Isle of Arran, Ayrshire
The thought of living on a remote island has probably appealed to many of us over the past 12 months, and the rugged beauty of the Isle of Arran is certainly appealing to potential buyers. Arran is the largest island in the Firth of Clyde and has been described as ‘Scotland in Miniature’. Whether you’re pulling on the hiking boots or jumping on a bicycle, there’s so much to see and do in this beautiful part of the UK. The island has a mix of traditional villa-style homes, farmhouses and bungalows, with an average asking price of £266,792.
If you’re looking for a harbour haven, the one to watch on the Pembrokeshire coast is Saundersfoot, which is undergoing a £4 million harbour redevelopment. This money will go towards improving the marine facilities, but the long-term plan is for the town to become an international destination for tourism. As of August 2021, the average house price in Saundersfoot sits at £280,271, rising 14% over the last 12 months.
Ilfracombe offers freedom. Homes here are a fraction of the price of other areas of Devon. A home in Salcombe could set you back £735,000 as of July of this year, whereas Ilfracombe comes in with an average asking price of 203,620. Its pastel-coloured cottages cascade down to meet a curving claw of a harbour. You’ll find a 14th-century chapel perched on Lantern Hill and Damien Hirst’s famous statue Verity, overlooking the town. If you'd like to learn more about property hotspots for 2021, we've gone into detail here.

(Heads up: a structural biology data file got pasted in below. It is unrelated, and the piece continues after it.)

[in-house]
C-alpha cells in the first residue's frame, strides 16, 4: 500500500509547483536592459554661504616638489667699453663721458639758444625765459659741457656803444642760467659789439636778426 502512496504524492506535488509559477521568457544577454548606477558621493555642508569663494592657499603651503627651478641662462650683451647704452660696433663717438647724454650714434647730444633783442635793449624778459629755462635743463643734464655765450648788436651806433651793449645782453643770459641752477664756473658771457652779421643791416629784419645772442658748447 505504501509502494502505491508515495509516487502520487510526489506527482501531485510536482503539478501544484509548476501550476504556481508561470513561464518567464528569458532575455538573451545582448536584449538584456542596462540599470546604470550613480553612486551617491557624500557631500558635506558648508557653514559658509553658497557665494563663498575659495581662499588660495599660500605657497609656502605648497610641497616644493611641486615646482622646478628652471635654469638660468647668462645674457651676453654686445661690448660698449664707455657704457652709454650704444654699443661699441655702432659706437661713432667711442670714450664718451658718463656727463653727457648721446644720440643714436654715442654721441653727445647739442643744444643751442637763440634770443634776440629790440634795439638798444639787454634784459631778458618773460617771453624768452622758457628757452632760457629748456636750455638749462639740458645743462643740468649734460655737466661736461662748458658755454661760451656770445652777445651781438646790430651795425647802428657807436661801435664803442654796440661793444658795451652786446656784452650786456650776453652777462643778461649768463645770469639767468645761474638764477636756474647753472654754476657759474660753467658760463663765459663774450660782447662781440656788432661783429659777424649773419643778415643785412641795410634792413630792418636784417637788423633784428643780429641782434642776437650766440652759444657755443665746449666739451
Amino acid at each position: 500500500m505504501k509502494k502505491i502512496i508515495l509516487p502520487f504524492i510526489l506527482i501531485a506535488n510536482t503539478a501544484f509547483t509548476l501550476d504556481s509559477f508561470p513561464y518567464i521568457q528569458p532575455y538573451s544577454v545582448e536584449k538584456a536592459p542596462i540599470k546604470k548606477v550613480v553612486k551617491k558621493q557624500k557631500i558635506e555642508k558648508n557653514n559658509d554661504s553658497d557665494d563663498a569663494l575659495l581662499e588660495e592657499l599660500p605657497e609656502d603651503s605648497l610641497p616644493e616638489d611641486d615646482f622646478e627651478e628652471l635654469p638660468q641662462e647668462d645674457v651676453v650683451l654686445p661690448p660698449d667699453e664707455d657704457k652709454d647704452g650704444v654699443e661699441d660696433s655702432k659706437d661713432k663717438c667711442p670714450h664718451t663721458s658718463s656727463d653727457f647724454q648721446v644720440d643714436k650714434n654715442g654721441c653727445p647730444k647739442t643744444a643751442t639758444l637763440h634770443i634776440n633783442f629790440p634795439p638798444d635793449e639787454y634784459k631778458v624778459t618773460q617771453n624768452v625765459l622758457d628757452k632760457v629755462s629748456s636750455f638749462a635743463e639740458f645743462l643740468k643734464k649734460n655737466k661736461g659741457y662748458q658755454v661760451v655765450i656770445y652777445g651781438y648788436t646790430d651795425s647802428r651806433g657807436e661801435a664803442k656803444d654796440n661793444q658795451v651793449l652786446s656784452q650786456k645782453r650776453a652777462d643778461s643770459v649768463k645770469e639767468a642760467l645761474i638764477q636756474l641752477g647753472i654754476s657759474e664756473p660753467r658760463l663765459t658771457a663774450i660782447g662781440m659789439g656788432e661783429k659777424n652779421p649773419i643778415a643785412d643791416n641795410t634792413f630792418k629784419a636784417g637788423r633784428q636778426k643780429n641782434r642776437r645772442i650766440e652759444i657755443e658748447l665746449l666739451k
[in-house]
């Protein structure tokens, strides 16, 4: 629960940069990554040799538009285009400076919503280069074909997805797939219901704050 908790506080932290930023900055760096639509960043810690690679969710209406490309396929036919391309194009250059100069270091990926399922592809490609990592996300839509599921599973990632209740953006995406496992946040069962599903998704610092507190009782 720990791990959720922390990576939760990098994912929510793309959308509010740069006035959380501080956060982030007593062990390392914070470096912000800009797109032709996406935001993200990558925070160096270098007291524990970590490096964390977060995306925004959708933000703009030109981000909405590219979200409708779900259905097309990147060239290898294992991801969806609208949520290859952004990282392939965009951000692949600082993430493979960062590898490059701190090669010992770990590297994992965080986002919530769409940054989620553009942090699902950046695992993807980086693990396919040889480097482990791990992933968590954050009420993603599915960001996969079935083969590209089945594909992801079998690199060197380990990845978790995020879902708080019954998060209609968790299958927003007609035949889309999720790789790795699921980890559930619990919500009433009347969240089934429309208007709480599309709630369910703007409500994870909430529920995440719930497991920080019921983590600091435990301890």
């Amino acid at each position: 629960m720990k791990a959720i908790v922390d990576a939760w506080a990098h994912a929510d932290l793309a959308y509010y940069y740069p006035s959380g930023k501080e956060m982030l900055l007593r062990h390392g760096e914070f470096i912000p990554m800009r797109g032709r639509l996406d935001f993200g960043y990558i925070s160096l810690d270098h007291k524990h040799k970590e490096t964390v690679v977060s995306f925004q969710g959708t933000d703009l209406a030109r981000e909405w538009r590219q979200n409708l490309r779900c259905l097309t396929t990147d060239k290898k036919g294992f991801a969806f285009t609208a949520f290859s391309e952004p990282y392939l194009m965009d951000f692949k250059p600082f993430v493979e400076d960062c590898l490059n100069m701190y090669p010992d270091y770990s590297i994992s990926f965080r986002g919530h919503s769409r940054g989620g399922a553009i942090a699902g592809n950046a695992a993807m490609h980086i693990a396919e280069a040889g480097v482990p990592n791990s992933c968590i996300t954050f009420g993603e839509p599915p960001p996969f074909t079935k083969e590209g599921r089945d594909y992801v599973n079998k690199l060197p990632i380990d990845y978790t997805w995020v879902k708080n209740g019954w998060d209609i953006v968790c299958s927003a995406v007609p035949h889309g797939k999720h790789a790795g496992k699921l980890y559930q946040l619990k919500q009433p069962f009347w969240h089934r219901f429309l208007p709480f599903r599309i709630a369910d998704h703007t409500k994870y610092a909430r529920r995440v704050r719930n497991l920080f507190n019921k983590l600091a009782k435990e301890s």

The south coast’s answer to Barbados, this haven is frequently included in league tables of the world’s most expensive real estate. Big-spending aside, Sandbanks is stunning. It’s exclusive and it’s secluded. That’s what makes it so desirable. There’s a powder-white beach, boasting some excellent eateries, watersports galore and impossibly beautiful ocean views. Locals refer to Sandbanks as “the village”, and house prices here have reached an eye-watering £1,317,644, up 4.37% compared to last year.
Largs is a seaside town on the North Ayrshire coast, just over 30 miles from Glasgow. It’s a postcard-perfect place, where a retro Victorian promenade meets the sparkling water of the Firth of Clyde. If you're looking for a real secret coastal hotspot, this is it. There are also a good range of shops, schools and parks in the area - plus homes here are a fraction of the price of the city. According to Rightmove, homes here had an overall average asking price of £143,073.
Why are seaside towns so popular?
The average price of a property in a British seaside town is now £265,978, a leap of 10% - or over £24,000 - in just 12 months*. Properties in seaside towns often come at a premium because of their desired location. But, like the rest of the housing market, there still seems to be a north-south divide. The coast offers wildly different property prices; some of the most expensive places to live include coastal areas Sandbanks and Salcombe, whilst other coastal havens offer seaside living at a fraction of the price.